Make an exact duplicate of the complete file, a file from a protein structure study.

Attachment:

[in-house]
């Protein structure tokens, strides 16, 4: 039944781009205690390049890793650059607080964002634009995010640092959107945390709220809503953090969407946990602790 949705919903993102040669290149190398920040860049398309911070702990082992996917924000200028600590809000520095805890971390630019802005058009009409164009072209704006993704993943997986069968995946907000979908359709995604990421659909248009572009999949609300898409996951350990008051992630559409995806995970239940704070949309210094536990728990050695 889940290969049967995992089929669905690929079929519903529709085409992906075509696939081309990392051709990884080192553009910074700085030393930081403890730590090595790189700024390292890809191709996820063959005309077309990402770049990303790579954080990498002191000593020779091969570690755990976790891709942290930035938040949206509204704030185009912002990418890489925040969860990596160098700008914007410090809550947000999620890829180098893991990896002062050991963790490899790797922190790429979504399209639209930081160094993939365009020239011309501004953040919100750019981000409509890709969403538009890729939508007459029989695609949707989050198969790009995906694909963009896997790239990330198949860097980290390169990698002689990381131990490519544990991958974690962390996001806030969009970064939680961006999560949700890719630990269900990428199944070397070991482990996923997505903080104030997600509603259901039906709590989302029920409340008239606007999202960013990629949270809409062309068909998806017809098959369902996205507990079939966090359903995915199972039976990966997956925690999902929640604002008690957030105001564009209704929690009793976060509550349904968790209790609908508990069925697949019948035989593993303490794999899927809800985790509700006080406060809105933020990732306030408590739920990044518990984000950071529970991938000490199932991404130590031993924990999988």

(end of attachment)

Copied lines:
[in-house]
């Protein structure tokens, strides 16, 4: 039944781009205690390049890793650059607080964002634009995010640092959107945390709220809503953090969407946990602790 949705919903993102040669290149190398920040860049398309911070702990082992996917924000200028600590809000520095805890971390630019802005058009009409164009072209704006993704993943997986069968995946907000979908359709995604990421659909248009572009999949609300898409996951350990008051992630559409995806995970239940704070949309210094536990728990050695 889940290969049967995992089929669905690929079929519903529709085409992906075509696939081309990392051709990884080192553009910074700085030393930081403890730590090595790189700024390292890809191709996820063959005309077309990402770049990303790579954080990498002191000593020779091969570690755990976790891709942290930035938040949206509204704030185009912002990418890489925040969860990596160098700008914007410090809550947000999620890829180098893991990896002062050991963790490899790797922190790429979504399209639209930081160094993939365009020239011309501004953040919100750019981000409509890709969403538009890729939508007459029989695609949707989050198969790009995906694909963009896997790239990330198949860097980290390169990698002689990381131990490519544990991958974690962390996001806030969009970064939680961006999560949700890719630990269900990428199944070397070991482990996923997505903080104030997600509603259901039906709590989302029920409340008239606007999202960013990629949270809409062309068909998806017809098959369902996205507990079939966090359903995915199972039976990966997956925690999902929640604002008690957030105001564009209704929690009793976060509550349904968790209790609908508990069925697949019948035989593993303490794999899927809800985790509700006080406060809105933020990732306030408590739920990044518990984000950071529970991938000490199932991404130590031993924990999988």